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Kiln Pointers

The Importance of Labeling Clay and Glass


Labeling materials properly is the first step to successful firings. Photo by Chance Agrella.

CONTENTS

The Importance of Labeling Clay and Glass

A Kiln Story: Safety First

Recent Q&As: Painting on glass; cosmetically challenged kilns

News: The Future of the Kiln Sitter

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THE IMPORTANCE OF LABELING CLAY AND GLASS

Sometimes small, overlooked details are the most important. A customer told me about an over-firing that happened in the kilns at a recreation center. Students bought cone 06 clay without informing the teacher. He loaded several studio kilns with student ware thinking that it was cone 6 clay. The clay over-fired, collapsed on the kiln shelves, and ran off the edges. This ruined 30 large, expensive shelves.

A teacher once told me that in the school setting, one of the main errors is in firing clay to the wrong temperature because the clay was not labeled. If you are not sure about the temperature of a clay, fire a test sample in a small kiln.

This also applies to glass. Yesterday I threw away a beautiful piece of dichroic, because I wasn’t sure whether it was rated COE 90 or 96. If you fuse COE 90 to a piece of COE 96, the glass will probably break, sometimes weeks after you fired it. You will not have to worry about labeling glass if you buy only fusing compatible glass. Otherwise separate by COE number, and clearly label all containers.

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A KILN STORY: SAFETY FIRST

Lise Brown of Nashville, Tennessee wrote, “A 6" strip of skin from my dad's forearm is still fried onto the side of the kiln where he fell against it, receiving third-degree burns. (He threw up his arm to save his face.) Every time before turning on a kiln, I check for combustibles and safety hazards and also make sure the electrical cord isn't touching the side of the kiln. It's so easy to forget how important safety is when we work with kilns every day.”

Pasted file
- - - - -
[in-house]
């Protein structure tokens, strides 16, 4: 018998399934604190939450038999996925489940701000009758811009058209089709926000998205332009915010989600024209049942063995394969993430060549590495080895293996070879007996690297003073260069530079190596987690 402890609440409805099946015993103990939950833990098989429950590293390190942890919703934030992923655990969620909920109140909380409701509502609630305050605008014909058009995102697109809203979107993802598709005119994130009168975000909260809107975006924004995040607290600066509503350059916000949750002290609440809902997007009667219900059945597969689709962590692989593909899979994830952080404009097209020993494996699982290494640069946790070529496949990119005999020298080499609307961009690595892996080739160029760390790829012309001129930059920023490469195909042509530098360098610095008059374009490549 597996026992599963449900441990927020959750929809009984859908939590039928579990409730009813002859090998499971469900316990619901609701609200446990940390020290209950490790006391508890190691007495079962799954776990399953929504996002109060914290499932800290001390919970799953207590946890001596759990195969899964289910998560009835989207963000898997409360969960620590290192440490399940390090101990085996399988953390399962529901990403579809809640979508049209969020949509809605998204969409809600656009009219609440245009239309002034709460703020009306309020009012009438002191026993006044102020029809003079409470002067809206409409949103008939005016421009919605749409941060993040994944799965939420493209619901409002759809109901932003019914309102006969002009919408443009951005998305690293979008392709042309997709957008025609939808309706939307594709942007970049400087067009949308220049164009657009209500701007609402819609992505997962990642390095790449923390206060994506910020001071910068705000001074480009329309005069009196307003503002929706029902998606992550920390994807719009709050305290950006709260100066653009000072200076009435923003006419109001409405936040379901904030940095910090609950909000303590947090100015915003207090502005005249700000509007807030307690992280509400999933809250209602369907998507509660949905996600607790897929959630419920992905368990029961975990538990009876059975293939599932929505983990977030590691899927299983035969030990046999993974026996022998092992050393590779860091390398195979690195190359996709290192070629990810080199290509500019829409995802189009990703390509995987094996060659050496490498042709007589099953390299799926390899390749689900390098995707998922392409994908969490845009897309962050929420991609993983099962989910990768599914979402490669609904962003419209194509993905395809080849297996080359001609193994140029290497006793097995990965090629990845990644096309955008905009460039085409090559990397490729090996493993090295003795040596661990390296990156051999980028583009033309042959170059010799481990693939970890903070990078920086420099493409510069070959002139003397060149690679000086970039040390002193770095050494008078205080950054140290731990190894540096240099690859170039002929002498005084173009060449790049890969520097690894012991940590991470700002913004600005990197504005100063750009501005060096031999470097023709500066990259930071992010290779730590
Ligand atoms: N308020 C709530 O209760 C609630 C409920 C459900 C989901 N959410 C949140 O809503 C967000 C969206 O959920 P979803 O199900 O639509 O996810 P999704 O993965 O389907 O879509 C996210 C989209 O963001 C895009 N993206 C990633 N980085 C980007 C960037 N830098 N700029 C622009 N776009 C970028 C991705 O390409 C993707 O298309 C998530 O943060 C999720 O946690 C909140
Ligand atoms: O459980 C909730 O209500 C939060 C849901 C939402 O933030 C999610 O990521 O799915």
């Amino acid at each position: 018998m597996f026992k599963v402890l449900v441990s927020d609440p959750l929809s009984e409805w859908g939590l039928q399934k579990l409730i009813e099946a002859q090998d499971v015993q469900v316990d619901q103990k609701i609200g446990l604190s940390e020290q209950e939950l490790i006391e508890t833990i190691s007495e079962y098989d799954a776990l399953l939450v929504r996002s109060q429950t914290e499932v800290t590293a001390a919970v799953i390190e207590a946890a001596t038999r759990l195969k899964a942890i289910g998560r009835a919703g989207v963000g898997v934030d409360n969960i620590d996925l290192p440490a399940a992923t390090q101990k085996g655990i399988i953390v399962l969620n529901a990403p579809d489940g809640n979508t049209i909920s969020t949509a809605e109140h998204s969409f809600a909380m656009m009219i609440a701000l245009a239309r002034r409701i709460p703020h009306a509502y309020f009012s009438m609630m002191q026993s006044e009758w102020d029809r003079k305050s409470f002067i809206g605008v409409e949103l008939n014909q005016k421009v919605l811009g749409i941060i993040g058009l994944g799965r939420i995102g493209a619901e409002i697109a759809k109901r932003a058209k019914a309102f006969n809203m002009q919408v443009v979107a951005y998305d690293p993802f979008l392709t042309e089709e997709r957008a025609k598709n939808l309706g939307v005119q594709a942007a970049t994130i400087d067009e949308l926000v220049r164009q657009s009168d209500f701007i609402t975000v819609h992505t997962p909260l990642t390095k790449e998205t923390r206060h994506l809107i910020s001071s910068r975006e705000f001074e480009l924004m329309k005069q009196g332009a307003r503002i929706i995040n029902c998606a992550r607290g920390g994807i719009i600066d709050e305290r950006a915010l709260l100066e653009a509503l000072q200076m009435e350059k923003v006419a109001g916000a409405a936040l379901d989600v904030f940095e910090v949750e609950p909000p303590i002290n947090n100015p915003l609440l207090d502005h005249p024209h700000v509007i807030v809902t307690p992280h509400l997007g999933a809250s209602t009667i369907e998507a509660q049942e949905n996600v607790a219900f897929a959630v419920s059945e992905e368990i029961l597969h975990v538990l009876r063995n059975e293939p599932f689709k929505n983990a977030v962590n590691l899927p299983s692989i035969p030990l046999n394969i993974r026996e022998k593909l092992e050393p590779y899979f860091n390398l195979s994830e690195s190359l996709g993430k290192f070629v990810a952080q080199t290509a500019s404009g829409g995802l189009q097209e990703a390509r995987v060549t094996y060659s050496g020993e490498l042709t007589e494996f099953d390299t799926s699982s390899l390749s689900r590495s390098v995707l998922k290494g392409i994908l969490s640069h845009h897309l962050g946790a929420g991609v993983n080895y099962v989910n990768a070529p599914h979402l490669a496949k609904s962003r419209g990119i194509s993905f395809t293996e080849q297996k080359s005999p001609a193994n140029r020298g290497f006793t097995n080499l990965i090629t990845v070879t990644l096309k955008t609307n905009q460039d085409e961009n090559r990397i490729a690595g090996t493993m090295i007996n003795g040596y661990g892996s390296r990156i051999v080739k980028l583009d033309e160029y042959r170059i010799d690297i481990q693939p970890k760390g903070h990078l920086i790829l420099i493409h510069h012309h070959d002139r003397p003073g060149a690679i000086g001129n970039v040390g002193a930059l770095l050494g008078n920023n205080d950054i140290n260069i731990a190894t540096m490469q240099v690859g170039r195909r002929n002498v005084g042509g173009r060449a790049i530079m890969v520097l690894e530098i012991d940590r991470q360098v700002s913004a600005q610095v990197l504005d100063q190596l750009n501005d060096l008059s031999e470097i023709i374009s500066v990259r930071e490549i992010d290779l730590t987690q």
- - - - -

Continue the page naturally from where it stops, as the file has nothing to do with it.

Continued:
Lise told me her father is okay now. Please remove tripping hazards from around your kiln.

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RECENT Q&As

The last Kiln Pointer was on firing painted glass.

Q. What type of paints would you use to paint on glass before firing it?

A. The paint is called Glassline and made by the Clay Art Center in Tacoma, WA:

www.clayartcenter.net

The paint can be brushed or sprayed onto the glass. It can also be applied directly from the squeeze bottle, which includes metal tips in three sizes.

Q. Is it normal for the paint on a kiln to peel? What about rust?

A. Peeling, discolored paint around the door of a front-loading kiln is normal and is nothing to be concerned about. Kilns do not stay new looking for long, because they undergo drastic temperature changes.

The rust is also normal even on stainless steel kilns. To reduce rust to a minimum, fire only dry greenware. You can fire moist greenware using the controller's Pre-Heat feature, but it is better to fire only dry ware.

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NEWS: THE FUTURE OF THE KILN SITTER

As you may have heard, W. P. Dawson, the manufacturer of the Kiln Sitter, is out of business. This has caused a lot of worry in the industry. Here is a message that came today from The Edward Orton Jr. Ceramic Foundation about the future of the Kiln Sitter:

“Orton knows that many of you are concerned that you will not be able to get replacement parts for your Dawson Kiln Sitter and that you will be forced to purchase an expensive alternative. There has been much speculation and rumors about the status of the Dawson Kiln Setter and replacement parts.

“Orton is taking positive action to work with the owners of Dawson to acquire the necessary assets to continue the production of the Kiln Setter and provide the industry a long term, reliable source of parts for the Kiln Setter. This process and the ramp up of production will take a few more weeks to complete. Orton will strive to make the process as efficient as possible so that you can get replacement parts as soon as practical. A public announcement will be made as soon as parts are available. Monitor the Orton website to be the first to know.

“The Edward Orton Jr. Ceramic Foundation manufactures and supplies pyrometric cones, kiln vents, electronic temperature controllers and firing supplies to the ceramic industry worldwide.”

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By the time Hurricane Ike reached Mesquite, Texas last Saturday, the storm had become a gentle wind that blew rain against the northern side of my house. I hope all of you along the coast escaped Ike and are safe at home now.

Thank you,

With best wishes,

Arnold Howard Paragon Industries, L.P. – Better Designed Kilns 2011 South Town East Blvd. Mesquite, Texas 75149-1122 Voice: 972-288-7557 & 800-876-4328 / Fax: 972-222-0646 ahoward@paragonweb.com / www.paragonweb.com

PRIVACY NOTICE: Under no circumstance do we share or sell your email address.

Copyright 2008, by Paragon Industries, L.P.



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